What I’m Reading: 02/19/2016

This is a new segment where I’ll be sharing some of the interesting articles that filter through my inbox or that I find particularly interesting online. Some of these articles will appear on the MLIH Facebook page. Others will only appear here. Here’s my round-up for today:

  1. “The Rise and Fall of the World’s Most Unlikely Pub” (via Atlas Obscura) – This pub, set high into the Peruvian Andes, served trekkers who were traveling to explore the Incan ruins of Machu Picchu until 2012. It sat at the end of a third-day hike (part of a four-day trek). Unfortunately, the Peruvian government seized control of the property due to a number of factors including raucous partying and alleged drug trafficking.
  2. “Face of Merlin carved into King Arthur’s birthplace – Tintagel Castle – but is it vandalism?” (via Western Daily Press) – A local artist carved a likeness of Merlin into the rocks near Tintagel Castle. Tintagel has long held to be the birthplace of King Arthur and also has a strong association with Merlin. Some people think this is a tourist trap and detracts from Cornwall’s history; others say that this is celebrating the legendary connection. What do you think?
  3. “How Catherine de Medici Made Gloves Laced with Poison Fashionable” (via Atlas Obscura) – The Italian Queen Catherine de Medici of France was renowned for being disliked by Protestant French. Is it possible that she poisoned her daughter’s mother-in-law, the Protestant Queen of Navarre, with perfumed gloves?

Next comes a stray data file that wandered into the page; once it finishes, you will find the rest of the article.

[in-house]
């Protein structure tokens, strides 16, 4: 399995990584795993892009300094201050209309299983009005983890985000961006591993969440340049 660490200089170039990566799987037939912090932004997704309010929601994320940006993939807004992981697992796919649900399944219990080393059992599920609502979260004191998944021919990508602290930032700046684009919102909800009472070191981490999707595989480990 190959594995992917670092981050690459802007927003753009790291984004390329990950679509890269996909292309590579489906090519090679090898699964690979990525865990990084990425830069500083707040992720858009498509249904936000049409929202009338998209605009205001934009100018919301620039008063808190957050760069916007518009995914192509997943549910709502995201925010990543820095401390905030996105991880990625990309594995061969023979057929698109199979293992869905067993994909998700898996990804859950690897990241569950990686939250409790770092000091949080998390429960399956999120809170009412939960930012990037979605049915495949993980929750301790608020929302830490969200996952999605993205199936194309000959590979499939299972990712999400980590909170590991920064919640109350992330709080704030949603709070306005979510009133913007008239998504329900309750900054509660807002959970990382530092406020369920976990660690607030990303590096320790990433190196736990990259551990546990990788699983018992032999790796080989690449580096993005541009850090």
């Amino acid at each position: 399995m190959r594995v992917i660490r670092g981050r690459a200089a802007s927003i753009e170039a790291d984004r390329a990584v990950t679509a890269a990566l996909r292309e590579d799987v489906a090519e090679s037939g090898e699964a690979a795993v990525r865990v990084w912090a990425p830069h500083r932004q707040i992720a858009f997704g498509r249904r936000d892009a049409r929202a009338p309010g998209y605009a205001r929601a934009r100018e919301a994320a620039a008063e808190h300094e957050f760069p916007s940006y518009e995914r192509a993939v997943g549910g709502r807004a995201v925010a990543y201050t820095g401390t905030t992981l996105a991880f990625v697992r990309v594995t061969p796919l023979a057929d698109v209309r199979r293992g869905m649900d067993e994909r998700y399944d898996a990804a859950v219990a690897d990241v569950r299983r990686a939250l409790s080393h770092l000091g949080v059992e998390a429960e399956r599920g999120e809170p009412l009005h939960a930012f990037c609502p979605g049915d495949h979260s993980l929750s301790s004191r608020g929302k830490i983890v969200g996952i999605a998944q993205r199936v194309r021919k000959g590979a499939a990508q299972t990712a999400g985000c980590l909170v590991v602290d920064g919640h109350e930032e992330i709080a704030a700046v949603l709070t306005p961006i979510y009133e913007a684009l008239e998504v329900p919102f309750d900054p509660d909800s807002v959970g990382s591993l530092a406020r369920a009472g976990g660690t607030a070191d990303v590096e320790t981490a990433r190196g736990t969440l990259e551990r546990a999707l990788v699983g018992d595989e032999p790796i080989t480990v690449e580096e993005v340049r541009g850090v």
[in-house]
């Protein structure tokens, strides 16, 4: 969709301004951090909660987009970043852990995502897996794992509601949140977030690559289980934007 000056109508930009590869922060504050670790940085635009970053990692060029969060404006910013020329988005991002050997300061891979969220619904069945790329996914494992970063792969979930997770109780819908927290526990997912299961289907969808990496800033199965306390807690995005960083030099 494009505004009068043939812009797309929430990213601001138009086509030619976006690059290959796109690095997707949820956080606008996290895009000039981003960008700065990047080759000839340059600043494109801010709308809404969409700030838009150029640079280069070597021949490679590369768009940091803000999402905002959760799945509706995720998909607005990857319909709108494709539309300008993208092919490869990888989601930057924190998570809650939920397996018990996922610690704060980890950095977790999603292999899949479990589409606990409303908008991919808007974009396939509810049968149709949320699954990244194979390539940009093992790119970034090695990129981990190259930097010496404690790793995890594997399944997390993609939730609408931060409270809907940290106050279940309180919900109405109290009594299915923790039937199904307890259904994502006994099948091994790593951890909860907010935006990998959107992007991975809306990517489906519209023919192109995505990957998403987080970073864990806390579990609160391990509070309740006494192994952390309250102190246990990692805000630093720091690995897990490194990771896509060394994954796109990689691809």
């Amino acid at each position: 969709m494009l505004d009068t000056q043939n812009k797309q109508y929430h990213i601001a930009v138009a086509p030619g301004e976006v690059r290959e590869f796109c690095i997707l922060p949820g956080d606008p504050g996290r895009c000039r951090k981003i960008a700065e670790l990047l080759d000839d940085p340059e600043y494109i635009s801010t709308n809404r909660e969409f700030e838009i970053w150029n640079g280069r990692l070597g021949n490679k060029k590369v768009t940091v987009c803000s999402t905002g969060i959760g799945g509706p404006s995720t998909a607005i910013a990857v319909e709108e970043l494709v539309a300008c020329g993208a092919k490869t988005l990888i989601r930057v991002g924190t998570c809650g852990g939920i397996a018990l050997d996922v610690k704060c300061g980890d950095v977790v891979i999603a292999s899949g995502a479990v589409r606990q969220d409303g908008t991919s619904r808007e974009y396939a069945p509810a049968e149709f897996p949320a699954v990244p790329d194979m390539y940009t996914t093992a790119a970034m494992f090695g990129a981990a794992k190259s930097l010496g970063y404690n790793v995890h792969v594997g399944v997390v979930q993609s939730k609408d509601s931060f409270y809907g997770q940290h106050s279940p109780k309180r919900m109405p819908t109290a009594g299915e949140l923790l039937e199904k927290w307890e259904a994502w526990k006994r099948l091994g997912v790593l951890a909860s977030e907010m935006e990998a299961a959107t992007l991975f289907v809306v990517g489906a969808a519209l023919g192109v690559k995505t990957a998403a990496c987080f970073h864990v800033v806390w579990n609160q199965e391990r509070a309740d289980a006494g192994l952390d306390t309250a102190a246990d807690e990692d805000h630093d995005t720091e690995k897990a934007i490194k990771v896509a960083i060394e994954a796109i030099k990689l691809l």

4. “17 Medieval Snails That Perfectly Summarise Your Life” (via BuzzFeed) – BuzzFeed presents a list of 17 snails from medieval manuscripts along with some witty commentary . My particular favorite is #17: “When you finally master telekinesis and become a supreme overlord.”
  5. “Mary I: a highly impressive queen cut off in her prime” (via HistoryExtra) – Historian Anna Whitelock writes on some of the more positive qualities and achievements on Queen Mary I’s reign. The queen bears the sobriquet of “Bloody Mary” for her prosecution of Protestants, but people do forget that she was quite a good and popular queen in her own right. I think Anna provides a balanced and persuasive argument that we should reassess our thinking of this early modern queen.

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